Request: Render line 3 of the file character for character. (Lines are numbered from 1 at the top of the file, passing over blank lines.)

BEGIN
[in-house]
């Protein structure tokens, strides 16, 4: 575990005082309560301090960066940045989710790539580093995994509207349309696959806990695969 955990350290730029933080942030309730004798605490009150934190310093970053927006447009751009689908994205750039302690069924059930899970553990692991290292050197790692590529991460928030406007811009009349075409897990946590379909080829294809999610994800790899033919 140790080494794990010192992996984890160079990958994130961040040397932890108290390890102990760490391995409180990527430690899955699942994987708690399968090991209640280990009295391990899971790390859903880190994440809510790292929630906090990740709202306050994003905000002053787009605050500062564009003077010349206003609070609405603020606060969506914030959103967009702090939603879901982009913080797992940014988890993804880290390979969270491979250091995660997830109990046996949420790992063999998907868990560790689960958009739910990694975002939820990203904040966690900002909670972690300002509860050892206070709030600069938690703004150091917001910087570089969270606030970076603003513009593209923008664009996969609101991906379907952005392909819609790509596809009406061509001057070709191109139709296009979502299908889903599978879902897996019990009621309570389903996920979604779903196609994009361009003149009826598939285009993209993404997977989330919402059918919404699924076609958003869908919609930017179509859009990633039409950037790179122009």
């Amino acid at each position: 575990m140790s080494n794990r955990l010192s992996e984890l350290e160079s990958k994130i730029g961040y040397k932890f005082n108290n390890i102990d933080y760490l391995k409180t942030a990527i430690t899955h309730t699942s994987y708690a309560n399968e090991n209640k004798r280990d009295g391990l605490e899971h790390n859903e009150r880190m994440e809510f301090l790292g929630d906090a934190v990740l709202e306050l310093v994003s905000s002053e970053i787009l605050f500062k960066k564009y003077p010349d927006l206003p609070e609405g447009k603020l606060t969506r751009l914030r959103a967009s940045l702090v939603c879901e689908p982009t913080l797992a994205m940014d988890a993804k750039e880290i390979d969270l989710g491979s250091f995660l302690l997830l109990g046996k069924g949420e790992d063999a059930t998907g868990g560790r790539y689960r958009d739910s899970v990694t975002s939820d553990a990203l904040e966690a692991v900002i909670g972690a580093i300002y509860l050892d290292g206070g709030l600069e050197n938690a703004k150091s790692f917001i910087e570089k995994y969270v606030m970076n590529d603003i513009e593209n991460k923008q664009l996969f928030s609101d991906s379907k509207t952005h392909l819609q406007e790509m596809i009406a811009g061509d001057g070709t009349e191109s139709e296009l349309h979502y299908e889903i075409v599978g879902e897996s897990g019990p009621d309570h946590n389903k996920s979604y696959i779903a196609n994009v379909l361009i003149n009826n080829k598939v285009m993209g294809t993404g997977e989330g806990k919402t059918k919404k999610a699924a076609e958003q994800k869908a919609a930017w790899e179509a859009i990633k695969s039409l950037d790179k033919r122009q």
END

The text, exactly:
């Amino acid at each position: 575990m140790s080494n794990r955990l010192s992996e984890l350290e160079s990958k994130i730029g961040y040397k932890f005082n108290n390890i102990d933080y760490l391995k409180t942030a990527i430690t899955h309730t699942s994987y708690a309560n399968e090991n209640k004798r280990d009295g391990l605490e899971h790390n859903e009150r880190m994440e809510f301090l790292g929630d906090a934190v990740l709202e306050l310093v994003s905000s002053e970053i787009l605050f500062k960066k564009y003077p010349d927006l206003p609070e609405g447009k603020l606060t969506r751009l914030r959103a967009s940045l702090v939603c879901e689908p982009t913080l797992a994205m940014d988890a993804k750039e880290i390979d969270l989710g491979s250091f995660l302690l997830l109990g046996k069924g949420e790992d063999a059930t998907g868990g560790r790539y689960r958009d739910s899970v990694t975002s939820d553990a990203l904040e966690a692991v900002i909670g972690a580093i300002y509860l050892d290292g206070g709030l600069e050197n938690a703004k150091s790692f917001i910087e570089k995994y969270v606030m970076n590529d603003i513009e593209n991460k923008q664009l996969f928030s609101d991906s379907k509207t952005h392909l819609q406007e790509m596809i009406a811009g061509d001057g070709t009349e191109s139709e296009l349309h979502y299908e889903i075409v599978g879902e897996s897990g019990p009621d309570h946590n389903k996920s979604y696959i779903a196609n994009v379909l361009i003149n009826n080829k598939v285009m993209g294809t993404g997977e989330g806990k919402t059918k919404k999610a699924a076609e958003q994800k869908a919609a930017w790899e179509a859009i990633k695969s039409l950037d790179k033919r122009q």